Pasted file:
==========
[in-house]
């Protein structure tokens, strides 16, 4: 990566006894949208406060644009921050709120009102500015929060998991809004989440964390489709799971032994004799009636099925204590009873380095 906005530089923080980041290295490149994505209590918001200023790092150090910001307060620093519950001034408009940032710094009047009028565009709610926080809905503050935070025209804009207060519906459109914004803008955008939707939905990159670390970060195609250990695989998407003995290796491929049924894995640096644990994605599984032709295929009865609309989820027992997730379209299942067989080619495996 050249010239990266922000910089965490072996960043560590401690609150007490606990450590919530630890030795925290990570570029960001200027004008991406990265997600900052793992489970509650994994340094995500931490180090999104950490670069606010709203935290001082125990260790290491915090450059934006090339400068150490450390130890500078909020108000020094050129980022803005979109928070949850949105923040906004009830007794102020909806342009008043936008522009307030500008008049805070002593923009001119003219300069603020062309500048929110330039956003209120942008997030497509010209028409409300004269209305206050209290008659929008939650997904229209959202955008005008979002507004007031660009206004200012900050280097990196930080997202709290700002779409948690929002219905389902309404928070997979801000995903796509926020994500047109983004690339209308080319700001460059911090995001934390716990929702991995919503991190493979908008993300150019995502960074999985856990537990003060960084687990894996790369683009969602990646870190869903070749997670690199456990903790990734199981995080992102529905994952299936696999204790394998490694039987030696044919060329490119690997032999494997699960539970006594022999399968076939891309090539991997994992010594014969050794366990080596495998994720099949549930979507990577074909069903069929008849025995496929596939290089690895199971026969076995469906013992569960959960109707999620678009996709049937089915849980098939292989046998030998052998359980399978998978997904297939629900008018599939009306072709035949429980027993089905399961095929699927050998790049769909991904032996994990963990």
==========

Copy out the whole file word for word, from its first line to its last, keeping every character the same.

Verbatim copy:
[in-house]
């Protein structure tokens, strides 16, 4: 990566006894949208406060644009921050709120009102500015929060998991809004989440964390489709799971032994004799009636099925204590009873380095 906005530089923080980041290295490149994505209590918001200023790092150090910001307060620093519950001034408009940032710094009047009028565009709610926080809905503050935070025209804009207060519906459109914004803008955008939707939905990159670390970060195609250990695989998407003995290796491929049924894995640096644990994605599984032709295929009865609309989820027992997730379209299942067989080619495996 050249010239990266922000910089965490072996960043560590401690609150007490606990450590919530630890030795925290990570570029960001200027004008991406990265997600900052793992489970509650994994340094995500931490180090999104950490670069606010709203935290001082125990260790290491915090450059934006090339400068150490450390130890500078909020108000020094050129980022803005979109928070949850949105923040906004009830007794102020909806342009008043936008522009307030500008008049805070002593923009001119003219300069603020062309500048929110330039956003209120942008997030497509010209028409409300004269209305206050209290008659929008939650997904229209959202955008005008979002507004007031660009206004200012900050280097990196930080997202709290700002779409948690929002219905389902309404928070997979801000995903796509926020994500047109983004690339209308080319700001460059911090995001934390716990929702991995919503991190493979908008993300150019995502960074999985856990537990003060960084687990894996790369683009969602990646870190869903070749997670690199456990903790990734199981995080992102529905994952299936696999204790394998490694039987030696044919060329490119690997032999494997699960539970006594022999399968076939891309090539991997994992010594014969050794366990080596495998994720099949549930979507990577074909069903069929008849025995496929596939290089690895199971026969076995469906013992569960959960109707999620678009996709049937089915849980098939292989046998030998052998359980399978998978997904297939629900008018599939009306072709035949429980027993089905399961095929699927050998790049769909991904032996994990963990």